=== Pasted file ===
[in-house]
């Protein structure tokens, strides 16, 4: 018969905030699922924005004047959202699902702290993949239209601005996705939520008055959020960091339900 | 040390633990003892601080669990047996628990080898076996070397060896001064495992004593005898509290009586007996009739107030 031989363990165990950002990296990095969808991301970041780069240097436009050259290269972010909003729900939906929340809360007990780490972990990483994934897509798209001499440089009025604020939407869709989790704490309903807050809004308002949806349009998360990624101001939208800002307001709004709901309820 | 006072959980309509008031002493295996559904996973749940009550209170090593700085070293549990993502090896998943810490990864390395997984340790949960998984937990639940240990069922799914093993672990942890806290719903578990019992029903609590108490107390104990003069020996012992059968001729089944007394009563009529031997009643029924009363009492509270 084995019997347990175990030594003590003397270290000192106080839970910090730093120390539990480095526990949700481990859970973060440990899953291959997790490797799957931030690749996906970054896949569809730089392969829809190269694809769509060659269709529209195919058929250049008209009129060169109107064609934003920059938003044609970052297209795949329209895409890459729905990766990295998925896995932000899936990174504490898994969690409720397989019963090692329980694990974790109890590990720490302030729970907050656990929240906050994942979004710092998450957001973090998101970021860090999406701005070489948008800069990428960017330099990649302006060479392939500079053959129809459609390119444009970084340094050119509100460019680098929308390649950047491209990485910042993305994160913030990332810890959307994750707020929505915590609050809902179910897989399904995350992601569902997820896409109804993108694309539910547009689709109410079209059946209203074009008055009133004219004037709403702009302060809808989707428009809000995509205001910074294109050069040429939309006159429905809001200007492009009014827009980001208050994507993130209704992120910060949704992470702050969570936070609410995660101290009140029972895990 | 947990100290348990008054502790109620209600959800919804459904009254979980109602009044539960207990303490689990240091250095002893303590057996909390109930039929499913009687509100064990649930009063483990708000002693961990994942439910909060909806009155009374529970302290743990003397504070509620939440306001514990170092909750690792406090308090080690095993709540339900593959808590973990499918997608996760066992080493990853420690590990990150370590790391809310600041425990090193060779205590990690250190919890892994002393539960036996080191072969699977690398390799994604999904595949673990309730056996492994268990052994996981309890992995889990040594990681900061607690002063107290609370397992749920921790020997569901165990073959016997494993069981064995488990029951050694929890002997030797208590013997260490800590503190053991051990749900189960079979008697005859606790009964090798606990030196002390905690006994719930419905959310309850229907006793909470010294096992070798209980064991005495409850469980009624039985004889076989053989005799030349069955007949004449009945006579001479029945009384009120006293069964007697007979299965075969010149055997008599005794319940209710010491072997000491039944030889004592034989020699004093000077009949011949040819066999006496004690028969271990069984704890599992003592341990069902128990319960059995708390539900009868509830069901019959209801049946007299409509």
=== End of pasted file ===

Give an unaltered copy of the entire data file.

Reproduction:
[in-house]
């Protein structure tokens, strides 16, 4: 018969905030699922924005004047959202699902702290993949239209601005996705939520008055959020960091339900 | 040390633990003892601080669990047996628990080898076996070397060896001064495992004593005898509290009586007996009739107030 031989363990165990950002990296990095969808991301970041780069240097436009050259290269972010909003729900939906929340809360007990780490972990990483994934897509798209001499440089009025604020939407869709989790704490309903807050809004308002949806349009998360990624101001939208800002307001709004709901309820 | 006072959980309509008031002493295996559904996973749940009550209170090593700085070293549990993502090896998943810490990864390395997984340790949960998984937990639940240990069922799914093993672990942890806290719903578990019992029903609590108490107390104990003069020996012992059968001729089944007394009563009529031997009643029924009363009492509270 084995019997347990175990030594003590003397270290000192106080839970910090730093120390539990480095526990949700481990859970973060440990899953291959997790490797799957931030690749996906970054896949569809730089392969829809190269694809769509060659269709529209195919058929250049008209009129060169109107064609934003920059938003044609970052297209795949329209895409890459729905990766990295998925896995932000899936990174504490898994969690409720397989019963090692329980694990974790109890590990720490302030729970907050656990929240906050994942979004710092998450957001973090998101970021860090999406701005070489948008800069990428960017330099990649302006060479392939500079053959129809459609390119444009970084340094050119509100460019680098929308390649950047491209990485910042993305994160913030990332810890959307994750707020929505915590609050809902179910897989399904995350992601569902997820896409109804993108694309539910547009689709109410079209059946209203074009008055009133004219004037709403702009302060809808989707428009809000995509205001910074294109050069040429939309006159429905809001200007492009009014827009980001208050994507993130209704992120910060949704992470702050969570936070609410995660101290009140029972895990 | 947990100290348990008054502790109620209600959800919804459904009254979980109602009044539960207990303490689990240091250095002893303590057996909390109930039929499913009687509100064990649930009063483990708000002693961990994942439910909060909806009155009374529970302290743990003397504070509620939440306001514990170092909750690792406090308090080690095993709540339900593959808590973990499918997608996760066992080493990853420690590990990150370590790391809310600041425990090193060779205590990690250190919890892994002393539960036996080191072969699977690398390799994604999904595949673990309730056996492994268990052994996981309890992995889990040594990681900061607690002063107290609370397992749920921790020997569901165990073959016997494993069981064995488990029951050694929890002997030797208590013997260490800590503190053991051990749900189960079979008697005859606790009964090798606990030196002390905690006994719930419905959310309850229907006793909470010294096992070798209980064991005495409850469980009624039985004889076989053989005799030349069955007949004449009945006579001479029945009384009120006293069964007697007979299965075969010149055997008599005794319940209710010491072997000491039944030889004592034989020699004093000077009949011949040819066999006496004690028969271990069984704890599992003592341990069902128990319960059995708390539900009868509830069901019959209801049946007299409509």